Tuesday, April 16, 2013

Tuna Tataki

This was so simple, yet so delicious.  Tuna, caught the day before, rolled in soy sauce, then black sesame seeds, and quickly seared on each side.  Avocado puree, spicy chilli sauce, and a crunchy salad, with crispy slices of garlic. 

The avocado puree was simply avocado, lime juice and salt, topped with basil tops. 

 I was surprised at how delicious this all actually was!  I was also surprised at the mess I had made in the kitchen, and how I am finding black sesame seeds everywhere - the following day!  But it was worth it.  

The dipping sauce was a simple mix of light soy, sesame oil, lime juice, salt, pepper, and ginger.

The salad was just some salad greens, steamed and refreshed bok choy, julienne carrot and ginger (placed in an ice bath before draining to keep it crispy), and finely sliced red onion, sitting atop more of the avocado puree.

Tuesday, April 9, 2013

A salad of sorts

I had planned to make a fairly healthy dinner of grilled chicken and salad, however this plan nearly didn't come to fruition.  Upon opening the fridge, I discovered a distinct lack of green, leafy, salad-y type ingredients -  it's shopping day tomorrow!.  No matter, I thought, I'll quickly blanch some frozen green beans.  Wrong again.  Strangely for our household, the vegetable supplies had dwindled almost down to the standard staples of potato, onions and garlic!  They were accompanied by a few lonely spring onions, some forlorn fruit, and some cabbage that had just placed ads in the personal section.  In light of the situation, I decided to quickly throw together a 'salad', comprising of just grilled potatoes, marinated and grilled chicken, red onion, herbs, crispy prosciutto and salsa verde.  I was surprised at how nice this combination was - I thought it would be a little more austere!  I would be lying if I said a little more greenery wouldn't go astray, but it was still delicious.  You could jazz it up (spellcheck tells me 'fancify' is not a word - it should be) with some chorizo, endive and goats cheese.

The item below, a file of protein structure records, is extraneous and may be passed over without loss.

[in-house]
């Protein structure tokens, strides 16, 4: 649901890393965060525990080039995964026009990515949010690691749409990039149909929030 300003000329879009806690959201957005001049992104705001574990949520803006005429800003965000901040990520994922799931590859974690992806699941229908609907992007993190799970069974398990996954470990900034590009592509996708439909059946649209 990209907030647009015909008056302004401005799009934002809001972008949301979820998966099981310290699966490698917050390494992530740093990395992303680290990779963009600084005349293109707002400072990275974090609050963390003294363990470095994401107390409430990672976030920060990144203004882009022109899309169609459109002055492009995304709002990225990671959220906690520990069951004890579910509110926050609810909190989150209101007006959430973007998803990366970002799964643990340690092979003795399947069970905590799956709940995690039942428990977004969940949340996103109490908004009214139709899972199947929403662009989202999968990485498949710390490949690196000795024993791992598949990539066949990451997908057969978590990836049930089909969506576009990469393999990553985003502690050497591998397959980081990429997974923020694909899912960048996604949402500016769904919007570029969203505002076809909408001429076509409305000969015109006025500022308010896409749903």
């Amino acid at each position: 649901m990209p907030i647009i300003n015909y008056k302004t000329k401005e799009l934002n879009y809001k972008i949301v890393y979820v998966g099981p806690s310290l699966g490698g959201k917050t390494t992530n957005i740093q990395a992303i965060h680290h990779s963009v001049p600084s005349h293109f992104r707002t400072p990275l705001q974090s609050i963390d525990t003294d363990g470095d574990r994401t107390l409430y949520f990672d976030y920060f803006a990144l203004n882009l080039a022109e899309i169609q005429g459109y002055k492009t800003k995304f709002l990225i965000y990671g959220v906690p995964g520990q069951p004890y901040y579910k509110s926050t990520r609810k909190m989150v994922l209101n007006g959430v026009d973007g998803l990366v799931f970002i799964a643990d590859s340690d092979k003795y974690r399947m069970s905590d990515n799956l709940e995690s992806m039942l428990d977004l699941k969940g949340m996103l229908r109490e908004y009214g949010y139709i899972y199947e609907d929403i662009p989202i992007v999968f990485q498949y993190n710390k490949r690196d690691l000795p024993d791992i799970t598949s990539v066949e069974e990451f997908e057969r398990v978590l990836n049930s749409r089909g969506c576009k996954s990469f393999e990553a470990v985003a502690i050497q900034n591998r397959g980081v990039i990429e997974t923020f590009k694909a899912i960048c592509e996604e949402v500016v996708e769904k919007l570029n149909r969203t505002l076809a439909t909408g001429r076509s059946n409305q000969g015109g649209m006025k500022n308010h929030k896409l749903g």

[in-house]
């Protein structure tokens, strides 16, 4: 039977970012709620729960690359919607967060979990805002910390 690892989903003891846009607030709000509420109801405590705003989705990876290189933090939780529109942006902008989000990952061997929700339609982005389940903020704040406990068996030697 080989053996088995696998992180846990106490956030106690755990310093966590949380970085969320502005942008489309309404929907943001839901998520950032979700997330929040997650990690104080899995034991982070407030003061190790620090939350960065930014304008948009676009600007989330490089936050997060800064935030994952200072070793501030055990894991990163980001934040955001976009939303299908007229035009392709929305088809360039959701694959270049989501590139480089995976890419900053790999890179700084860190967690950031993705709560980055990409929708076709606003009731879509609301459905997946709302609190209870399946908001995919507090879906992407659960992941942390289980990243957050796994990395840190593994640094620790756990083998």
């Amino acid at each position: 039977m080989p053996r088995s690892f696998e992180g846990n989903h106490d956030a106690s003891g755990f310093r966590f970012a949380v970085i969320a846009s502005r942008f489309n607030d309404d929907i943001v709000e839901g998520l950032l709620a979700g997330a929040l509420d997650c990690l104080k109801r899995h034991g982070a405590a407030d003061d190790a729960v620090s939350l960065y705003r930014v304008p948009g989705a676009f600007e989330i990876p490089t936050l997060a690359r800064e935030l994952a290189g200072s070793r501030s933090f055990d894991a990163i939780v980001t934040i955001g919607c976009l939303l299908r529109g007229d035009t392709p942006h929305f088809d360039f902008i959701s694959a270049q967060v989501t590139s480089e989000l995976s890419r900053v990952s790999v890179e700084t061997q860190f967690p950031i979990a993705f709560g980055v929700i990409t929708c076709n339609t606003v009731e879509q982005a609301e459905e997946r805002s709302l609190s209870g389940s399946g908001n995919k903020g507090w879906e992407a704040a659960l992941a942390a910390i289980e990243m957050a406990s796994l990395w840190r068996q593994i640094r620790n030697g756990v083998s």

Here's what you need:

Par boiled, then grilled potatoes, seasoned
Thinly sliced red onion
Grilled chicken, sliced (this was marinated in garlic, lemon juice, paprika, oil, salt and pepper)
Crispy prosciutto, torn into pieces
Fresh mint and basil scattered on top

Assemble the above on a plate, top with the salsa verde, and finish with some olive oil and salt.